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4 Tips for Teaching Kids about Money


Lifelong financial responsibility begins at a young age. Wise parents start teaching their kids how to handle money from the time the children are old enough to understand budgeting principles. A few basic guidelines are often enough to help children understand how to manage income and savings through adolescence and into adulthood.

Follow a Budget

Kids should be taught how to manage money before they begin to handle it. Starting with an allowance or casual earnings from lawn care and babysitting, they should know what to do with their income before they receive it. An effective plan typically allocates a certain amount for discretionary spending, such as fifty percent. Another portion should go to savings, perhaps short-term and long-term. Many families encourage kids to give a third portion of their earnings to charity for religious purposes or charitable contributions. As kids grow into their teen years and get part-time jobs, the budget can be adjusted accordingly. Some parents train their children to take on more personal financial responsibility when they get a job, such as paying for a cell phone plan or car insurance. This gives teens a taste of real-world finances.

Make Responsible Purchases

While children should be able to buy fun things with part of their earnings, it is up to parents to teach them how to make wise purchases. Frivolous playthings that break easily or cause mischief should be discouraged. Creative activities like art projects or building kits are a better use of children’s earnings. Parents can also use shopping ventures to teach children about the advantages of discount shopping or coupon use. Learning to become frugal while young can become a useful lifetime habit.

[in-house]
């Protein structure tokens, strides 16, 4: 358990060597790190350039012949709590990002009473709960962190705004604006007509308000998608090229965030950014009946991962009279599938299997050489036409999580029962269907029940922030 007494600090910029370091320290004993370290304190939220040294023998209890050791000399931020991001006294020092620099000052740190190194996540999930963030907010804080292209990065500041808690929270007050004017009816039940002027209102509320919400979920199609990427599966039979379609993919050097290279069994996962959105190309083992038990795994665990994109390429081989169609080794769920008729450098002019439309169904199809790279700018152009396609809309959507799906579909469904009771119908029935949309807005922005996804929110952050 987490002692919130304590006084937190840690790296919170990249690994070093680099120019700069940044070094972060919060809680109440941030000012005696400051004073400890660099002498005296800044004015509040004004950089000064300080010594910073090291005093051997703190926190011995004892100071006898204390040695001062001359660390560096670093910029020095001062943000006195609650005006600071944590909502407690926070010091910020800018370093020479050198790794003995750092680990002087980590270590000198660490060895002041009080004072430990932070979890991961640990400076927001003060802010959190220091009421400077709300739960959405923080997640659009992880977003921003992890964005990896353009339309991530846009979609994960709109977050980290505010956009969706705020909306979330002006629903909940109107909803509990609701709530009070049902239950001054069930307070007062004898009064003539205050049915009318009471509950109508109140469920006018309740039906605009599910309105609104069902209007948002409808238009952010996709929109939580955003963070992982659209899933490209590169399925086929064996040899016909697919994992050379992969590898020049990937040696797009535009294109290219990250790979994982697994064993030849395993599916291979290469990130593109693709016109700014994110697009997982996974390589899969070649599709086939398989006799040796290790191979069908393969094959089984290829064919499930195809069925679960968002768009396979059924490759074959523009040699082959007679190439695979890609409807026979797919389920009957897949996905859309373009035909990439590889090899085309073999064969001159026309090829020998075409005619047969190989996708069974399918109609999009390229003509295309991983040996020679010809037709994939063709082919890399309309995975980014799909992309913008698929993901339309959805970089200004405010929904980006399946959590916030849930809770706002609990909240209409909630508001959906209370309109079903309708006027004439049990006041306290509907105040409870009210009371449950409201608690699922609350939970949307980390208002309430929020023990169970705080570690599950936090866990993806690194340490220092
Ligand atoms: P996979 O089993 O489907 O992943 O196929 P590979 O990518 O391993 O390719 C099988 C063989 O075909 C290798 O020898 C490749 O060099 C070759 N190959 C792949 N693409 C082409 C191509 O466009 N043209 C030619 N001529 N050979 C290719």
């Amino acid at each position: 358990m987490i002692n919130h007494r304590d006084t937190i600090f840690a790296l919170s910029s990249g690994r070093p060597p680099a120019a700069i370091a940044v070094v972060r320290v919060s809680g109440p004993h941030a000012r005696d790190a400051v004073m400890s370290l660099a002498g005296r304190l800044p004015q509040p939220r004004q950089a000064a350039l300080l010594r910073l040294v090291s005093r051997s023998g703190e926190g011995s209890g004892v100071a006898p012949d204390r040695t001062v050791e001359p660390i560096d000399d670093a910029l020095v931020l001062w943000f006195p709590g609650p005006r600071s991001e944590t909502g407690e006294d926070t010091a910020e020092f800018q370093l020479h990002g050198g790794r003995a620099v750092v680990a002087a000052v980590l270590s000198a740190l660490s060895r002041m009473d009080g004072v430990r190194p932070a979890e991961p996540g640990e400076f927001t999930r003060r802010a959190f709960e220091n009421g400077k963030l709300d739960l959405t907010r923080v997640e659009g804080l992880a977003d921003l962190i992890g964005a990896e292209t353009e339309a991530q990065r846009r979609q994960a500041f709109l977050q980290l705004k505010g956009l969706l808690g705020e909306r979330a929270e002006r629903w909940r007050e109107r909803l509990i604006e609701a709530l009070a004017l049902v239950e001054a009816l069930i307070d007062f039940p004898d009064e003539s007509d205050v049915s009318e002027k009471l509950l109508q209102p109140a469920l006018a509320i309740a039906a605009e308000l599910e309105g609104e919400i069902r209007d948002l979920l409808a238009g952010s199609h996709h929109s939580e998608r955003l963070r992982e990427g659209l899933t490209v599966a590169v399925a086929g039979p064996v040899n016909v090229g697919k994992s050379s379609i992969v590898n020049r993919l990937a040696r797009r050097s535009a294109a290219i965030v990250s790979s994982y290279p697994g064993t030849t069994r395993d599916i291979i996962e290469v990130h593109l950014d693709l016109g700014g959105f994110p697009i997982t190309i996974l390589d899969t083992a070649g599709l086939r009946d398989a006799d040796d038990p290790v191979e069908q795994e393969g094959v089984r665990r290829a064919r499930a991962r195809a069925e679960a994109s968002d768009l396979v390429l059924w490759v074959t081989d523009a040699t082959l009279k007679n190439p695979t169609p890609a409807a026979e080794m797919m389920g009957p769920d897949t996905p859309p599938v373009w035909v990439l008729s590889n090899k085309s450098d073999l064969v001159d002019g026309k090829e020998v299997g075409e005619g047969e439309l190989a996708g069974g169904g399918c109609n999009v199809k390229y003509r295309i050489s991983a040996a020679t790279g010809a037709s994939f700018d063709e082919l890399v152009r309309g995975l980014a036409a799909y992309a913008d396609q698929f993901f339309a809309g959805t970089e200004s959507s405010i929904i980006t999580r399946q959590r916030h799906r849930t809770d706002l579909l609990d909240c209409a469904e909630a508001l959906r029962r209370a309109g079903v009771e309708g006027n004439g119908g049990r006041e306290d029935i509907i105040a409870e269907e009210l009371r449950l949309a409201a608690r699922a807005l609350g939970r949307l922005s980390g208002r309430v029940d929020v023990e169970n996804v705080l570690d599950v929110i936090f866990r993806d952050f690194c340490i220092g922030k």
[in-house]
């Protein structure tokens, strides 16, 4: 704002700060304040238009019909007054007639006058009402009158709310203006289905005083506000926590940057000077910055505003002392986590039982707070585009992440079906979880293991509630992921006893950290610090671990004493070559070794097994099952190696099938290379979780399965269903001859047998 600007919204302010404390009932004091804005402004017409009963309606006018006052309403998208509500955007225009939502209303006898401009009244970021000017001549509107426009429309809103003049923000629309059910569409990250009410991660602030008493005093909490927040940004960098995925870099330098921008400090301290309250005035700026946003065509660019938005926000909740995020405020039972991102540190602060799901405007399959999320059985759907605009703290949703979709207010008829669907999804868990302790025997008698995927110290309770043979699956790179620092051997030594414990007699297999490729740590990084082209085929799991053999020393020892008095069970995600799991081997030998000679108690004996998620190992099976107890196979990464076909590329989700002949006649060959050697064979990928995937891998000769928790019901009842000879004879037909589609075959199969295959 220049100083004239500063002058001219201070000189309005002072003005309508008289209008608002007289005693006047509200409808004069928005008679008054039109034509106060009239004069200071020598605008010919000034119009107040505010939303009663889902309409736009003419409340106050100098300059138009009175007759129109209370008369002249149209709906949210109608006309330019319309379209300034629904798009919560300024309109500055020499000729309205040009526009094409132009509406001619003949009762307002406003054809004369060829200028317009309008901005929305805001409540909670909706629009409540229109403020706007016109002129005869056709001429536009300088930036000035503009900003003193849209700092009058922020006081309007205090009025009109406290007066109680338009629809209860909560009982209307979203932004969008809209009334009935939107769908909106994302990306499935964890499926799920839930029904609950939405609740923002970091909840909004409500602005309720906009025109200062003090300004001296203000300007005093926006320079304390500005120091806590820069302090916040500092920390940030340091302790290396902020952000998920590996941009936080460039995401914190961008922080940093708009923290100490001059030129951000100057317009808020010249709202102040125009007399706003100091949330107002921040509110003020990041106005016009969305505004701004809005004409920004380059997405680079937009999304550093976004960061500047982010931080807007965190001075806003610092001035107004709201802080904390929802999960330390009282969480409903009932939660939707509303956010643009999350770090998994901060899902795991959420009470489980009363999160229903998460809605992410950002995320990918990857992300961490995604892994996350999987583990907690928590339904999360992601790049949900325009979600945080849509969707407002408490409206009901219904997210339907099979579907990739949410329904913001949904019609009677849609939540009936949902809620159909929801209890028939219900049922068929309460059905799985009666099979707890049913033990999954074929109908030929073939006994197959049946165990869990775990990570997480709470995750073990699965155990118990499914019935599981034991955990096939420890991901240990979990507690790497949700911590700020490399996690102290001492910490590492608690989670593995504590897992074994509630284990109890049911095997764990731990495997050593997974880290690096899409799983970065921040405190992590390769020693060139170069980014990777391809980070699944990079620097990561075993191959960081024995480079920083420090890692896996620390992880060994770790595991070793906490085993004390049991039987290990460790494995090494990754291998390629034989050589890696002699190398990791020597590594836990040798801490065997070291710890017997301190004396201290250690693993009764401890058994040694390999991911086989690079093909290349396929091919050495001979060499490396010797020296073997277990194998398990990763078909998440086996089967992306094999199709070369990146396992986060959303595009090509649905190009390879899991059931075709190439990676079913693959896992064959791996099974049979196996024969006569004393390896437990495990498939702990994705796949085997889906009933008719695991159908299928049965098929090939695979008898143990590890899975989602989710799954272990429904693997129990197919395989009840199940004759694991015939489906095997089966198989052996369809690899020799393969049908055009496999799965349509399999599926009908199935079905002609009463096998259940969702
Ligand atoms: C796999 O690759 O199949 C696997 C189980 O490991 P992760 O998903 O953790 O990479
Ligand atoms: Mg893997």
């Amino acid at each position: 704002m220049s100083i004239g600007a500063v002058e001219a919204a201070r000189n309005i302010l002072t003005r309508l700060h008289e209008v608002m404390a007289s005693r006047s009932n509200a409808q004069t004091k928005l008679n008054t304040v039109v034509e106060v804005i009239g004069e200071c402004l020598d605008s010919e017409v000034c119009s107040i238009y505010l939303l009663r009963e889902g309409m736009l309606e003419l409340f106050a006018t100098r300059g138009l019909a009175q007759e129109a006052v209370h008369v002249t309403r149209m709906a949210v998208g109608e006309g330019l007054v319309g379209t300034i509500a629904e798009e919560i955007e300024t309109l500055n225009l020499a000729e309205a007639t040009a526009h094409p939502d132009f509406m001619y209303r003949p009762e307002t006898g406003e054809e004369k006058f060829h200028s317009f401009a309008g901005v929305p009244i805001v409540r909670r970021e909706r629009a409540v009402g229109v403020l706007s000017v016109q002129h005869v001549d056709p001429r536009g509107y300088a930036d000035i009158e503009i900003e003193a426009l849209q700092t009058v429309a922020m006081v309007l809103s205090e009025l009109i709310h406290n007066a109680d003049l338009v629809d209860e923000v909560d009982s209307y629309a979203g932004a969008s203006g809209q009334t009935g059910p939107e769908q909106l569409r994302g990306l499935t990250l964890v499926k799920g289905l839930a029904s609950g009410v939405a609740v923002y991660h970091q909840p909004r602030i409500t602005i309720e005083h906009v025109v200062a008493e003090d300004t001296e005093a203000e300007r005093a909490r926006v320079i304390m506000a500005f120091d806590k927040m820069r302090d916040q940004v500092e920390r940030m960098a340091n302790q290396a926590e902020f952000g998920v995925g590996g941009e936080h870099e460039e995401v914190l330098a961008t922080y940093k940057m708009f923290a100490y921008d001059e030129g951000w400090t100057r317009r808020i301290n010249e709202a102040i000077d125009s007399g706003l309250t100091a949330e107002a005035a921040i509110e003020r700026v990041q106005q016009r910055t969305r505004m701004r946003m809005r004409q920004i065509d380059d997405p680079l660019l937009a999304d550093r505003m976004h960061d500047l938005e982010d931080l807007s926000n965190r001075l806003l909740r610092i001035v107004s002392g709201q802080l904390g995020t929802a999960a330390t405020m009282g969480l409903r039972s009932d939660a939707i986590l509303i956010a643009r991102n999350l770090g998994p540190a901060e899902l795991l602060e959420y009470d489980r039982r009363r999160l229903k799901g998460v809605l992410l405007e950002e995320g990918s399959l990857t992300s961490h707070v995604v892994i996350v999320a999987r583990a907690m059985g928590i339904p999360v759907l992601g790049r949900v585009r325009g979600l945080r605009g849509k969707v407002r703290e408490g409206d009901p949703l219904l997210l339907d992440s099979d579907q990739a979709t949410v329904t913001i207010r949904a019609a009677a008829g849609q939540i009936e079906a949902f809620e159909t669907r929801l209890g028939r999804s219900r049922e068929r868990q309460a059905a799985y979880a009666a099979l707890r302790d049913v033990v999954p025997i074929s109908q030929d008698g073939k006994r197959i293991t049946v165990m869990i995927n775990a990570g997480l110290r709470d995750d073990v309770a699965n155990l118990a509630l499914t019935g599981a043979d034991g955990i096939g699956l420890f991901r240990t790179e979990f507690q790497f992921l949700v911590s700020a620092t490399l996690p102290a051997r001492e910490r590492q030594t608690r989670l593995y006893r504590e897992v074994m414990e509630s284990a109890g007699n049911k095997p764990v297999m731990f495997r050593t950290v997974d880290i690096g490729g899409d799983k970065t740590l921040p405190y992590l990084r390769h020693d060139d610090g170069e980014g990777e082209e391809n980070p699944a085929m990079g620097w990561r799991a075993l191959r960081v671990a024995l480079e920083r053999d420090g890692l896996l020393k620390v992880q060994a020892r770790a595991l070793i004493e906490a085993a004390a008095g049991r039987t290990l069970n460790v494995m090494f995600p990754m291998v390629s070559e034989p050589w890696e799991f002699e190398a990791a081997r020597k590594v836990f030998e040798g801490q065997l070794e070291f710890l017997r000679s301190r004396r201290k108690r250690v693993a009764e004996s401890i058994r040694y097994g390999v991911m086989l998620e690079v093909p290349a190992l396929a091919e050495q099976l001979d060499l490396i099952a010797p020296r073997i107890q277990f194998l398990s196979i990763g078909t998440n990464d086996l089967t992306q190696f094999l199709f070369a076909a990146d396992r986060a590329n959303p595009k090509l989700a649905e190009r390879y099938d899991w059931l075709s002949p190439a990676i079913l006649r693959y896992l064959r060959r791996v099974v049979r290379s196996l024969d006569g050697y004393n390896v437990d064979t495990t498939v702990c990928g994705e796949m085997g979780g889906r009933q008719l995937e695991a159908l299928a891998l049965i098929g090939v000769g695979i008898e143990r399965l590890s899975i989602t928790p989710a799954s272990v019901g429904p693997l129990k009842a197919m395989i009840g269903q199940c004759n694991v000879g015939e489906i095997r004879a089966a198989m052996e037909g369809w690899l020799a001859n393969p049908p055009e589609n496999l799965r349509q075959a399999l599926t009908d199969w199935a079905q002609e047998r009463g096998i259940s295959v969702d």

Watch Savings Grow

Establishing a passbook savings account or a youth-oriented limited investment plan is a great way to help children learn to save money on a regular basis. Watching savings grow from ongoing contributions and possible interest feeds their excitement and encourages additional savings in the future. Periodically checking the balance for interest or dividends makes the sacrifice more meaningful and teaches character values like patience and persistence. Many kids who learn the joys of saving money while young grow up to become savvy financial managers.

Help Others

As children begin to appreciate the empowerment that comes with effective money management, it is important to balance monetary control with the goal of sharing with others in need. This may include options such as donating to a place of worship, giving to a local charity, or assisting a community cause like a family in need after a natural disaster. When kids can physically visit real places and literally hand over their hard-earned money to a meaningful cause as opposed to simply mailing a donation, they begin to understand the importance of giving to others who may be less fortunate or have a special need.

Conversely, children who are handed money randomly and allowed to spend it as they wish often face more challenges in learning how to manage money as adults. Prudent advice from parents and grandparents to kids at a young age provides children with valuable knowledge that will serve them for years to come.

Parents who set a prudent example of good money management provide added support to their children’s understanding of finances. Talking frankly about age-appropriate money issues such as bill-paying and credit cards will ensure that children learn what they need to know from a responsible adult rather than a careless friend. Money is a serious subject that children need to learn over several years’ time. The better prepared they are for the real world of finance as adults, the more likely they will be able to successfully navigate the economy.



  1. Leading by example is the number one way you’ll end up teaching your kids to behave responsibly when it comes to money. I suppose this probably applies to many other areas as well, if you really think about it!

  2. I LOVE this! Its so important to teach our kids and I echo Money Beagle– gotta lead by example! We are blogging about digging ourselves out of $600k of student loan debt. Both of us were fairly financially illiterate before we started our journey and so we really hope we can pass on our tips, tricks, and newfound behaviors to our son. Thanks for the post!

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